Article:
“Selma” the march is history; “Selma,” the movie is history. And politics as back then abounds as it does now when it comes to American Black History. If this message of how Blacks themselves not only thought of Selma, but created it, marched in it, led it, and took the brunt of it fails to get out, it allows LBJ spinners to get away with killing the messenger (the movie) and the message (history) while controlling the (mainstream) medium, and to further belittle King as no more than LBJ’s puppet and African Americans as insignificant in securing their march towards freedom.

I recently received an advance copy of “Eye of the Struggle,” the biography of Ms. Ethel Payne, which I shall be reviewing at a later date. The biography, written by James McGrath Morris, clarifies even further my assertion and the movie’s portrayal of Johnson’s role in the passage of the 1965 Voting Rights bill. Johnson’s role in Morris’ book is in black and white (pun intended) but blends into ‘gray’ into a body of chapters detailing Ethel Payne’s journalistic coverage of Johnson from the 1950’s to his White House years. Payne, known as the First Lady of the Black Press, was the only Black journalist Johnson gave a souvenir pen to after signing the 1965 Voting Rights Bill.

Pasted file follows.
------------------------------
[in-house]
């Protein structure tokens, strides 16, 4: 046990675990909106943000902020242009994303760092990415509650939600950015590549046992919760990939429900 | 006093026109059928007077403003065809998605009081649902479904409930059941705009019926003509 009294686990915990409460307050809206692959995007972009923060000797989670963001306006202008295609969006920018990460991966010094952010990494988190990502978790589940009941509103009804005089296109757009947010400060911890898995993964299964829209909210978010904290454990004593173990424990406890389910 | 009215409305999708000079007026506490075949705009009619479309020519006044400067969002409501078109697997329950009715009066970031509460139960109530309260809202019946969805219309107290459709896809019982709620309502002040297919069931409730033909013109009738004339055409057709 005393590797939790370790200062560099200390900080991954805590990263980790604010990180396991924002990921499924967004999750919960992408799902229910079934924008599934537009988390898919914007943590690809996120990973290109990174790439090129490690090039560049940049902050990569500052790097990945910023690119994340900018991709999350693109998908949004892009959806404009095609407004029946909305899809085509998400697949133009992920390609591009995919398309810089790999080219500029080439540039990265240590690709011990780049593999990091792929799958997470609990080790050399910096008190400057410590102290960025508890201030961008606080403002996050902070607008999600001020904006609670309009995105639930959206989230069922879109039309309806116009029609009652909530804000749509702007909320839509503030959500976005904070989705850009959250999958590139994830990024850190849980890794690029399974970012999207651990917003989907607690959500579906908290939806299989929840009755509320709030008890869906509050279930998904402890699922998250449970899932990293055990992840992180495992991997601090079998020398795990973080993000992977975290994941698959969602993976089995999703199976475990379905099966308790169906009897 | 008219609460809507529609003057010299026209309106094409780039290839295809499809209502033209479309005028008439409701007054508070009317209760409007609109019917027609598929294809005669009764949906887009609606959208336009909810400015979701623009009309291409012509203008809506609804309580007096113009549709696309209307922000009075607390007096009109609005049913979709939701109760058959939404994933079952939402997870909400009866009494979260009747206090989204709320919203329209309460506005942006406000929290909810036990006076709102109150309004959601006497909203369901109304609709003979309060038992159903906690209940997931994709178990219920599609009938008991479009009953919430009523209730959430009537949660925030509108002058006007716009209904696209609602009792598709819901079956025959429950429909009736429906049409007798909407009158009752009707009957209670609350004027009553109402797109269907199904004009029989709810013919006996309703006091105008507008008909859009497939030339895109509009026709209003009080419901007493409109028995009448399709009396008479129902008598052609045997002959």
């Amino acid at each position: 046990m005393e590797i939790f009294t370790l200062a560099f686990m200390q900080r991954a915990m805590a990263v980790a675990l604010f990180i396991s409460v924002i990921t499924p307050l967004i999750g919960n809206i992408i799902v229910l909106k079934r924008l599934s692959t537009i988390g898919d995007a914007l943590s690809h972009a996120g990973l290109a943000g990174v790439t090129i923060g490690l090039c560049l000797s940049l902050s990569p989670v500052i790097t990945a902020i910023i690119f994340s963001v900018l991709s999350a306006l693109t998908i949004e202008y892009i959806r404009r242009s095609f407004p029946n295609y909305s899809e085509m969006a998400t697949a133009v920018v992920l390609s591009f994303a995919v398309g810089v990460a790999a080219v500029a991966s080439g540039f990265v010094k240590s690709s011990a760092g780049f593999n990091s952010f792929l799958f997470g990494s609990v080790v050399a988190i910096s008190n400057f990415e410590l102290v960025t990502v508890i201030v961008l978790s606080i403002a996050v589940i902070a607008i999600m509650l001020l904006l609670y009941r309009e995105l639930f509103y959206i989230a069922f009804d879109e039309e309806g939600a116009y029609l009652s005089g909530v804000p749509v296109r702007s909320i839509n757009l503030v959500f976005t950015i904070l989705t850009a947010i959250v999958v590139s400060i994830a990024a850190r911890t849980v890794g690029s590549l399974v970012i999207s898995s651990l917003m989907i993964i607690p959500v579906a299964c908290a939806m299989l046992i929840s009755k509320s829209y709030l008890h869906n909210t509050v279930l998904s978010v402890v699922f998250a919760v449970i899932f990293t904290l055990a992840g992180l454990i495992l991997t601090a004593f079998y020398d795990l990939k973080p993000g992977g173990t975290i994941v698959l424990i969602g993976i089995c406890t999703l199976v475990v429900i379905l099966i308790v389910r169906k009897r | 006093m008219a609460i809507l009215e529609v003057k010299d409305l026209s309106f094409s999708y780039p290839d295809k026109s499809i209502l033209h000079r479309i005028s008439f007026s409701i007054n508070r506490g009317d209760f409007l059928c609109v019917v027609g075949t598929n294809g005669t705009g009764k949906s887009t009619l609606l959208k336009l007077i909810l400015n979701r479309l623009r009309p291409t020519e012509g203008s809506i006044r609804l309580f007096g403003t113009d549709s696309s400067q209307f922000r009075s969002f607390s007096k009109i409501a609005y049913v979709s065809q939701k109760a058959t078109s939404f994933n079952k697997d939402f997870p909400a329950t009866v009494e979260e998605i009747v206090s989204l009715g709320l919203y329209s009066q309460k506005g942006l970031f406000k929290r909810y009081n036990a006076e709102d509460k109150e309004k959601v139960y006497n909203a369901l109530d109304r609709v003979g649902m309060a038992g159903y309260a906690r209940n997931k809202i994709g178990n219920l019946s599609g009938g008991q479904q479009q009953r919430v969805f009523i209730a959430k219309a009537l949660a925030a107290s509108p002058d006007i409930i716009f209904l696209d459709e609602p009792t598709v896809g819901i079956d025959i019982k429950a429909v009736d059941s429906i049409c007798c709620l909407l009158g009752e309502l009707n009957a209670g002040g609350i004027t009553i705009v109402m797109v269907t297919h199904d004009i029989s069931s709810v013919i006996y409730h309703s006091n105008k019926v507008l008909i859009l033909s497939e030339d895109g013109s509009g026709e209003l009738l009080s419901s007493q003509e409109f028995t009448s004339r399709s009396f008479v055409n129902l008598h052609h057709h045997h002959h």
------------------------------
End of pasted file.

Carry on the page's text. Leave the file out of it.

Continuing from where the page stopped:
“Eye of the Struggle” (HarperCollins Publishers) will hit the bookstands and e-book stands on February 17, and it should be read by every white journalist working in mainstream press—if they’re brave enough to do so (which probably they’re not because their self-righteousness ‘objectivity’ might not be able to take it…moving on).